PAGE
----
In 1888, the San Francisco-based publisher James Dewing (ca. 1846-1902) launched a project to provide the most comprehensive visual coverage of the Far West yet available: Picturesque California and the Region West of the Rocky Mountains, from Alaska to Mexico. Edited by John Muir, who wrote much of its text, it was the first major illustrated work on the West produced primarily by westerners. Sold by subscription, the work first appeared serially in thirty parts, with more than eight hundred images produced by an array of printing technologies.
James Dewing, originally from Connecticut, had joined his brother in San Francisco after serving in the Union Army. By 1871 he was a partner in Francis Dewing and Company’s publishing firm. After Francis’s death in 1883, James Dewing operated a bookstore and publishing office and with other family members manufactured and sold pianos, organs, and school furniture. In January 1887 the J. Dewing Company was incorporated with a capital stock of $250,000, presumably from investors interested in Picturesque California’s publication. By 1888 the firm had established a New York office, no doubt to help promote the book.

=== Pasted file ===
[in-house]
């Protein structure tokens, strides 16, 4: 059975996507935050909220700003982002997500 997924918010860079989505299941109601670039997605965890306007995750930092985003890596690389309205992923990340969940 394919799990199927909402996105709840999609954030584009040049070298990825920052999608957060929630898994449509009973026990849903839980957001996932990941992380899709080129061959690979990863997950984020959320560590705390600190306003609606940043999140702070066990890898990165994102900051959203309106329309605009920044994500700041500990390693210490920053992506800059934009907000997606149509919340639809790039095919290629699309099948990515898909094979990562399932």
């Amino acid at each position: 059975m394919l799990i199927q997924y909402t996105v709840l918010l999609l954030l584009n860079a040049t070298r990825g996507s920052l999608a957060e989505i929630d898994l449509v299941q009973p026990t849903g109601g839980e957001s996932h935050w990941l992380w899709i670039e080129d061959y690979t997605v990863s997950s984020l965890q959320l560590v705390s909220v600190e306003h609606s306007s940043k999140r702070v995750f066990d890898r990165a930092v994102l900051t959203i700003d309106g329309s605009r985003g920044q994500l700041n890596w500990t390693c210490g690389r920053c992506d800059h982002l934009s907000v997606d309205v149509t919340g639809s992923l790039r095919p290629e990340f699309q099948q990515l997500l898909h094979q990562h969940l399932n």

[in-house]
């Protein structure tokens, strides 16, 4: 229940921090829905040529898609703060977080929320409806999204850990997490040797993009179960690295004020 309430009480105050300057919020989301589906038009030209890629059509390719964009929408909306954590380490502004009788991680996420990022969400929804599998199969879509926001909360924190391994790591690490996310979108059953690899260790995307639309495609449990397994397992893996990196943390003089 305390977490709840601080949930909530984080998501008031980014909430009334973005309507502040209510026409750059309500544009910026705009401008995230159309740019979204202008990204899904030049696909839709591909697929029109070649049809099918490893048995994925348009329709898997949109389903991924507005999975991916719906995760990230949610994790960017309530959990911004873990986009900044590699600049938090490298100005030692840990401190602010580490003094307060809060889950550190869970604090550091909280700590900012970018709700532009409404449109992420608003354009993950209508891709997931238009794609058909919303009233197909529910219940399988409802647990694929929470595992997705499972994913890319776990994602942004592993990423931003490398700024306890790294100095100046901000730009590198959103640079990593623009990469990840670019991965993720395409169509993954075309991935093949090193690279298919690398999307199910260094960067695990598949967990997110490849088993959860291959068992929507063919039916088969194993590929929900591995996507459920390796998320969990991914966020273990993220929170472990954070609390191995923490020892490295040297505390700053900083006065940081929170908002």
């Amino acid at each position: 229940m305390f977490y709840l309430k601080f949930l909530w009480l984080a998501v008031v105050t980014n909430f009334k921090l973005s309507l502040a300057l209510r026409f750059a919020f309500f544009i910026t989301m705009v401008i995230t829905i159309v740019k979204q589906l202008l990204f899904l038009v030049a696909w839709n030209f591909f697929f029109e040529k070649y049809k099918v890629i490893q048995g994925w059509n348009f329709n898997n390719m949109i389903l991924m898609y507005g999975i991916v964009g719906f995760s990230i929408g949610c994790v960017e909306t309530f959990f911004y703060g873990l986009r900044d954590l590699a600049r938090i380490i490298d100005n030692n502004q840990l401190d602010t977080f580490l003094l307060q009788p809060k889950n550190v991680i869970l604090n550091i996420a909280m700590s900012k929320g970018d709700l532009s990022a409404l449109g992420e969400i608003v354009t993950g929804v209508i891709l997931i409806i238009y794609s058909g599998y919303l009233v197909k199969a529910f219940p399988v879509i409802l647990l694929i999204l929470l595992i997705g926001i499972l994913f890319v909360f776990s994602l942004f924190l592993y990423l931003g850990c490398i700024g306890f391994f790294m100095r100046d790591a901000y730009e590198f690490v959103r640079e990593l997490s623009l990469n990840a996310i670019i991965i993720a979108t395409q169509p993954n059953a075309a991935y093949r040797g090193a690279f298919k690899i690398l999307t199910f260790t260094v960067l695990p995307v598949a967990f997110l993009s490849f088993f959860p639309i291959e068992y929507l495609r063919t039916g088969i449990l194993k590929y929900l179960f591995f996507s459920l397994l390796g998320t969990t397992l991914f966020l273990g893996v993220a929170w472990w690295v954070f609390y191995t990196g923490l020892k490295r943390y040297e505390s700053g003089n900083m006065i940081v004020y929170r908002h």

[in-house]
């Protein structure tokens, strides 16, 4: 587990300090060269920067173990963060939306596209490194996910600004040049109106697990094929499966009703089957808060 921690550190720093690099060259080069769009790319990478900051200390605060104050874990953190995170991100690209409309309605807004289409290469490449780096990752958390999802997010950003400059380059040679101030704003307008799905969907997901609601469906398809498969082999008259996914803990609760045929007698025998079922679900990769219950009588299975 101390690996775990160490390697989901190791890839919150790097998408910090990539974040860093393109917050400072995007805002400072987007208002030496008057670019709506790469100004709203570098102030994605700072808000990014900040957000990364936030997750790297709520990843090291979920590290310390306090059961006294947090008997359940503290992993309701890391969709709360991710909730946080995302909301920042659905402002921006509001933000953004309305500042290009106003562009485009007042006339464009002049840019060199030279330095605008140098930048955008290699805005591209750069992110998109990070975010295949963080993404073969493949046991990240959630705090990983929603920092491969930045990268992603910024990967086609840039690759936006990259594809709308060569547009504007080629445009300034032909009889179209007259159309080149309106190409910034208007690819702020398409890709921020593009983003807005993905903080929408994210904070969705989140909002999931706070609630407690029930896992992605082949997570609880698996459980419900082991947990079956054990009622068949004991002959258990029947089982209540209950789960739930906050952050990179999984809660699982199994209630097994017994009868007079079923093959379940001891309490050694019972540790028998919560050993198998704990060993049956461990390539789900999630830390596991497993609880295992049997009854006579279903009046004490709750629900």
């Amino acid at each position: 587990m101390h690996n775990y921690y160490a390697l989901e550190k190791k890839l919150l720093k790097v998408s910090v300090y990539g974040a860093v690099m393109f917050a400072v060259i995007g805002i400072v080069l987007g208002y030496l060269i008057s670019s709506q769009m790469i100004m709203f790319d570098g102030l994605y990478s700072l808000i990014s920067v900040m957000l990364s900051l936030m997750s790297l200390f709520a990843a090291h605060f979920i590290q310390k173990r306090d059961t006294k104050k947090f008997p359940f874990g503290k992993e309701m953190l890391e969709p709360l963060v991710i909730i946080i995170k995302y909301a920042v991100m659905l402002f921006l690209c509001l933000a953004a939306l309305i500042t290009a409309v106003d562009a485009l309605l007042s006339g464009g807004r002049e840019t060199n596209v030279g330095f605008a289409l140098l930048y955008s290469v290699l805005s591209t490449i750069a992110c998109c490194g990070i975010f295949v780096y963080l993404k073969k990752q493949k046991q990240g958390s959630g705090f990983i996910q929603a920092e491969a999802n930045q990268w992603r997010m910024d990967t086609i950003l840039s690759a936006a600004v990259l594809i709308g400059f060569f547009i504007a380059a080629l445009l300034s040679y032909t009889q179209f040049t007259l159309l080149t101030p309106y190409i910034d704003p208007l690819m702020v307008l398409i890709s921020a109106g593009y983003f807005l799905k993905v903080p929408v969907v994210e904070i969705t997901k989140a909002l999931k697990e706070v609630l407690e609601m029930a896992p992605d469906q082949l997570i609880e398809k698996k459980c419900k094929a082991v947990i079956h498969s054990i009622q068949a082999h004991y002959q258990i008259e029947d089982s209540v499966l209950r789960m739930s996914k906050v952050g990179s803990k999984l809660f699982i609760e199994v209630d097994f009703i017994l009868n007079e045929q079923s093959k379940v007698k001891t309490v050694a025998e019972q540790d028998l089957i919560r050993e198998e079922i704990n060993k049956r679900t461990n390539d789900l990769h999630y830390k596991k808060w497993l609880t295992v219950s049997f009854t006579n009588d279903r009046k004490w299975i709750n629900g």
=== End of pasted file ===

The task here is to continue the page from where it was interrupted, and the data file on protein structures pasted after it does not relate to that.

Little is known about Picturesque California’s early genesis. But clearly, Dewing was well enough connected to engage John Muir (1838-1914) as editor and principal writer. Muir was not yet the household name he is today or even the nation’s premier conservationist (he would found the Sierra Club in 1892). Still, he was well known for his expertise on the Sierra Nevada Mountains and the Yosemite Valley, which President Lincoln had made a state park in 1864. An early review of Picturesque California described him as "the man of all others who has most lived with and expressed nature in California." His articles expounding his theories on Yosemite’s formation and describing the glaciers he had found in the Sierras had appeared in the San Francisco periodical the Overland Monthly from 1872 and in Harper’s and Scribner’s, the nation’s leading illustrated monthly magazines, from 1875 through the 1880s. Dewing’s invitation to edit Picturesque California came at an opportune time for Muir. As a father and principal breadwinner, exploring the Sierras and California’s other natural wonders had become impractical for him. He accepted the commission and reworked some of his earlier articles in preparing his contributions.